Former RNC head says Trump will face 2020 primary challenger, and that Biden is the Democrat to beat

Former RNC head says Trump will face 2020 primary challenger, and that Biden is the Democrat to beat

Former Republican National Committee chairman Michael Steele. (Photo: Willy Sanjuan/Invision/AP)

WASHINGTON — “Oh dude,” Michael Steele jokingly groans. “Seriously?”

The question that has the former chairman of the Republican National Committee gently perturbed is one that, within months, will come to dominate the national conversation: Who is going to be the next president of the United States?

And so, much as he says he doesn’t want to, Steele supplies an answer. “If the election for the presidency is held today, Donald Trump wins,” he says.

Steele has a vantage point that few others have, one that allows him to survey the forces aligning for and against Trump. Though the former leader of the Republican Party, which he led for much of the Obama presidency, is now an MSNBC contributor, often sharing airtime — and opinions — with verified members of the anti-Trump resistance.

recent reports indicate that Hogan may well decide to challenge Trump. (Former Massachusetts Gov. William Weld has also announced that he will run in the primary against Trump, but he is not widely regarded as an electoral threat.)’ data-reactid=”27″>Steele is close to Gov. Larry Hogan of Maryland, who recently became the first Republican in more than a half-century to win reelection in that state, easily defeating his Democratic opponent, former NAACP head Ben Jealous. “What Larry Hogan has done in Maryland is an example of how bipartisanship used to work —and how bipartisanship can work in the future,” Steele says. That’s an increasingly popular assessment of the Maryland governor; recent reports indicate that Hogan may well decide to challenge Trump. (Former Massachusetts Gov. William Weld has also announced that he will run in the primary against Trump, but he is not widely regarded as an electoral threat.)

Maryland Gov. Larry Hogan speaks at an election night party, Nov. 6, 2018. (Photo: Patrick Semansky/AP)

Has Steele broached the topic with Hogan? He good-naturedly deflects the question — “I will not share with you my conversations with the governor” — while making it pretty clear that he and Hogan have discussed what it would take to make the journey from Annapolis to Washington. In what is nothing if not a tell, Steele calls a potential Hogan challenge to Trump a “gift to the American people.”

For now, the American people will have to do with more than a dozen Democratic candidates, whom Steele sees as moving too far left for a nation that, he maintains, is “center-right” at its ideological core. That could leave the independent voter stranded come the general election, uncomfortable with both Trump and a Democratic opponent who has adopted the agenda of Rep. Alexandria Ocasio-Cortez, the fiery new leader of young congressional progressives.

Klobuchar said she did not support free tuition at public colleges or significantly expanded public health care. While some see these positions as misreadings of an increasing left-leaning Democratic base, Steele sees something else, something admirable at work.’ data-reactid=”57″>He points to a CNN town hall held earlier this week, in which Klobuchar said she did not support free tuition at public colleges or significantly expanded public health care. While some see these positions as misreadings of an increasing left-leaning Democratic base, Steele sees something else, something admirable at work.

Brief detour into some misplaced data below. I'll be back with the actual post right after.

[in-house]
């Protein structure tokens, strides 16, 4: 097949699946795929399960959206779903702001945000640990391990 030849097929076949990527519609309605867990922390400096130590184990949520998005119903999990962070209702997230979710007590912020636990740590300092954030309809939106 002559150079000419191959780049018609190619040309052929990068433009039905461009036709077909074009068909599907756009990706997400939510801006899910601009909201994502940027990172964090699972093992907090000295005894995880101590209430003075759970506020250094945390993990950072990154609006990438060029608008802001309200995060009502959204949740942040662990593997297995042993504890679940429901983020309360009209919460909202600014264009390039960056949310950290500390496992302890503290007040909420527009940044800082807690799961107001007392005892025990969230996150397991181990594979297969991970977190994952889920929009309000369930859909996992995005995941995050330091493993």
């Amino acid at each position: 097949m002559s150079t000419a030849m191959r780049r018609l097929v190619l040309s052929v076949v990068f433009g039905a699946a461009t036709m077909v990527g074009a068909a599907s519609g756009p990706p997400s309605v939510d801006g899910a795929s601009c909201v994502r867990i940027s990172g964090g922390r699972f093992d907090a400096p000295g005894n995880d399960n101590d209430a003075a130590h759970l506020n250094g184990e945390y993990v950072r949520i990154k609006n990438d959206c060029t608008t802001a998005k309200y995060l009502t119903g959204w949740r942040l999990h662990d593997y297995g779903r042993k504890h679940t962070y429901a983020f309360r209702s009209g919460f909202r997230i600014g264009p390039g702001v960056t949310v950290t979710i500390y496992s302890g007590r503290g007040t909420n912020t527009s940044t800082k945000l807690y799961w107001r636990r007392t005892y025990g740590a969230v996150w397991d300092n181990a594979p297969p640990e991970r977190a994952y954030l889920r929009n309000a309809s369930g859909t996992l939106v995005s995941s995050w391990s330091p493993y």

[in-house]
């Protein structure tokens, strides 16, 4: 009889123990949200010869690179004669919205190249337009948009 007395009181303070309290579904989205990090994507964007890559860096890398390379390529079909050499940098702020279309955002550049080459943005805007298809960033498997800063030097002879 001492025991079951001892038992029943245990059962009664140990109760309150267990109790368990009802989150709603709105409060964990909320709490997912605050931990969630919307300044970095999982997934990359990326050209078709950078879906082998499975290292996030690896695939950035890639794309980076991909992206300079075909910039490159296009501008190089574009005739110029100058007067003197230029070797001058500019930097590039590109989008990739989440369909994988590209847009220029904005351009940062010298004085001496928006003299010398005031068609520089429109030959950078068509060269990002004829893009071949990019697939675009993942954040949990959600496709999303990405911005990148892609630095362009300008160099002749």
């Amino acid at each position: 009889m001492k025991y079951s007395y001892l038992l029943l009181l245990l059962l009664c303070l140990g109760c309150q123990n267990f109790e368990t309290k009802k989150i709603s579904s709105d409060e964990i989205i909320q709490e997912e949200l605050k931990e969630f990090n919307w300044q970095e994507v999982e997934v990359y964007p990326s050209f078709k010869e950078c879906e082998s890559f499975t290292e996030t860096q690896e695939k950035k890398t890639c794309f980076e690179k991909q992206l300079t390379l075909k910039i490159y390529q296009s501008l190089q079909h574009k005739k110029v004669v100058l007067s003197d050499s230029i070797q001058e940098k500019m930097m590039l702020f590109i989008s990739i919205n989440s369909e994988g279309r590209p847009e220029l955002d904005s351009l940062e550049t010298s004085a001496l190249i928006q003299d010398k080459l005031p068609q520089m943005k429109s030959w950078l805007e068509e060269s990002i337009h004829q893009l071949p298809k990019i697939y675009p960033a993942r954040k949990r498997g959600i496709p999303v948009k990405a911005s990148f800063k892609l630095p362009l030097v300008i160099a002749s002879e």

“She’s being honest,” he says. “And what was the response in the room, in Iowa? Applause.”

collected $6 million in campaign contributions, having announced his presidential run earlier this week on Vermont Public Radio. The polls have been favorable to Sanders, too, but not so favorable as to intimidate any of his rivals, for whom the next several months are an opportunity to raise both profiles and funds.’ data-reactid=”60″>In the meantime, Sen. Bernie Sanders has already collected $6 million in campaign contributions, having announced his presidential run earlier this week on Vermont Public Radio. The polls have been favorable to Sanders, too, but not so favorable as to intimidate any of his rivals, for whom the next several months are an opportunity to raise both profiles and funds.

“There is no front-runner, in my view, in the Democratic primary,” Steele says. One potential front-runner he does have in mind is not yet running: former Vice President Joe Biden. “He is everyman,” Steele says enthusiastically. “He’s a guy who goes to a fish fry and is as comfortable talking to folks with greasy fingers as he is sipping tea at a tea soirée.”

Former Vice President Joe Biden. (Photo: Alexandra Beier/Getty Images)

Biden is older than Trump, and just a shade younger than Sanders, but Steele dismisses any age-related concerns about fitness for office. “As much as Democrats chastise the rest of us because of our other isms,” he says, “they seem to be perfectly OK with ageism.” He points to the crowds of college students who packed Sanders rallies during the 2016 primary as evidence that any hand-wringing over graying hairs is merely the domain of pundits and consultants.

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